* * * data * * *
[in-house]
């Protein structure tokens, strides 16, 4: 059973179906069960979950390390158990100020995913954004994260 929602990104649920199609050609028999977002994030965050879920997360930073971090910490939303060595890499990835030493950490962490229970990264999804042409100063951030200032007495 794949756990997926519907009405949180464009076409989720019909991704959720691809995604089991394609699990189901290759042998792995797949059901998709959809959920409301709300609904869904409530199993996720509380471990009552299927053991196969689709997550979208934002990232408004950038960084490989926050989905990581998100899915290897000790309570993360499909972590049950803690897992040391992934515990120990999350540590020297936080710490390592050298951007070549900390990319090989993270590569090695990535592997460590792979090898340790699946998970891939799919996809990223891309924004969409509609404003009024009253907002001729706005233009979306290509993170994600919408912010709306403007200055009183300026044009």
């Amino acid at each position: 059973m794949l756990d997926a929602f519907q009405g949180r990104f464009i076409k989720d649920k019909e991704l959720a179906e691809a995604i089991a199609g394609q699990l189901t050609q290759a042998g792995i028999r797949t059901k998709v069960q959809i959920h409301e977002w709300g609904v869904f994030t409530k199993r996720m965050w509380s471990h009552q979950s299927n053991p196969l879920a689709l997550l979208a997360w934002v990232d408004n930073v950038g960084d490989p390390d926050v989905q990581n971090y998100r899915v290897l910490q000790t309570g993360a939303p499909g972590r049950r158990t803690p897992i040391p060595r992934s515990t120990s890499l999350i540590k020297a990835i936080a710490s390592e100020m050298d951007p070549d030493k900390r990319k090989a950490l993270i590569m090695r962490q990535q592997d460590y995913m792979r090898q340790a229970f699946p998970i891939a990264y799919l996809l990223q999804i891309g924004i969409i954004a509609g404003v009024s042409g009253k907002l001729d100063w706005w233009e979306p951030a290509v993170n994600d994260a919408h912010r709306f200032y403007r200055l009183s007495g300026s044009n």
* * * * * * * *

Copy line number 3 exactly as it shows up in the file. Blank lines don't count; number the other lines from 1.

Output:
């Amino acid at each position: 059973m794949l756990d997926a929602f519907q009405g949180r990104f464009i076409k989720d649920k019909e991704l959720a179906e691809a995604i089991a199609g394609q699990l189901t050609q290759a042998g792995i028999r797949t059901k998709v069960q959809i959920h409301e977002w709300g609904v869904f994030t409530k199993r996720m965050w509380s471990h009552q979950s299927n053991p196969l879920a689709l997550l979208a997360w934002v990232d408004n930073v950038g960084d490989p390390d926050v989905q990581n971090y998100r899915v290897l910490q000790t309570g993360a939303p499909g972590r049950r158990t803690p897992i040391p060595r992934s515990t120990s890499l999350i540590k020297a990835i936080a710490s390592e100020m050298d951007p070549d030493k900390r990319k090989a950490l993270i590569m090695r962490q990535q592997d460590y995913m792979r090898q340790a229970f699946p998970i891939a990264y799919l996809l990223q999804i891309g924004i969409i954004a509609g404003v009024s042409g009253k907002l001729d100063w706005w233009e979306p951030a290509v993170n994600d994260a919408h912010r709306f200032y403007r200055l009183s007495g300026s044009n």